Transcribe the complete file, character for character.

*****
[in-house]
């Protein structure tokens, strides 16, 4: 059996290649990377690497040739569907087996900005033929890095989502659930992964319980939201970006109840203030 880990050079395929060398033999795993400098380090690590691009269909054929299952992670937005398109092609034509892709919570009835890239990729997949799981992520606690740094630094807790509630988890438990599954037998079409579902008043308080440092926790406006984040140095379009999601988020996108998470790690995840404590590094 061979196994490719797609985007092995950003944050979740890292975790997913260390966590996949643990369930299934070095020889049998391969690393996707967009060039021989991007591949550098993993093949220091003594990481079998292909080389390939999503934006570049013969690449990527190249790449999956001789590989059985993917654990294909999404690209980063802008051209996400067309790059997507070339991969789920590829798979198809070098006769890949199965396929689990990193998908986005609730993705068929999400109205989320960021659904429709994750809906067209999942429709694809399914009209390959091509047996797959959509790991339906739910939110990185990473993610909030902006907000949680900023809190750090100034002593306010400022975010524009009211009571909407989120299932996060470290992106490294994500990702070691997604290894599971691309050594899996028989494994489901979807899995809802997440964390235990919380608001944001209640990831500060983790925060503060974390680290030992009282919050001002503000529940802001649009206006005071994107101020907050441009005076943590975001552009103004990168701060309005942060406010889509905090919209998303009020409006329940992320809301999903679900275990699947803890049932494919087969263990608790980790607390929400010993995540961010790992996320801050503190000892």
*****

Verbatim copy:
[in-house]
């Protein structure tokens, strides 16, 4: 059996290649990377690497040739569907087996900005033929890095989502659930992964319980939201970006109840203030 880990050079395929060398033999795993400098380090690590691009269909054929299952992670937005398109092609034509892709919570009835890239990729997949799981992520606690740094630094807790509630988890438990599954037998079409579902008043308080440092926790406006984040140095379009999601988020996108998470790690995840404590590094 061979196994490719797609985007092995950003944050979740890292975790997913260390966590996949643990369930299934070095020889049998391969690393996707967009060039021989991007591949550098993993093949220091003594990481079998292909080389390939999503934006570049013969690449990527190249790449999956001789590989059985993917654990294909999404690209980063802008051209996400067309790059997507070339991969789920590829798979198809070098006769890949199965396929689990990193998908986005609730993705068929999400109205989320960021659904429709994750809906067209999942429709694809399914009209390959091509047996797959959509790991339906739910939110990185990473993610909030902006907000949680900023809190750090100034002593306010400022975010524009009211009571909407989120299932996060470290992106490294994500990702070691997604290894599971691309050594899996028989494994489901979807899995809802997440964390235990919380608001944001209640990831500060983790925060503060974390680290030992009282919050001002503000529940802001649009206006005071994107101020907050441009005076943590975001552009103004990168701060309005942060406010889509905090919209998303009020409006329940992320809301999903679900275990699947803890049932494919087969263990608790980790607390929400010993995540961010790992996320801050503190000892």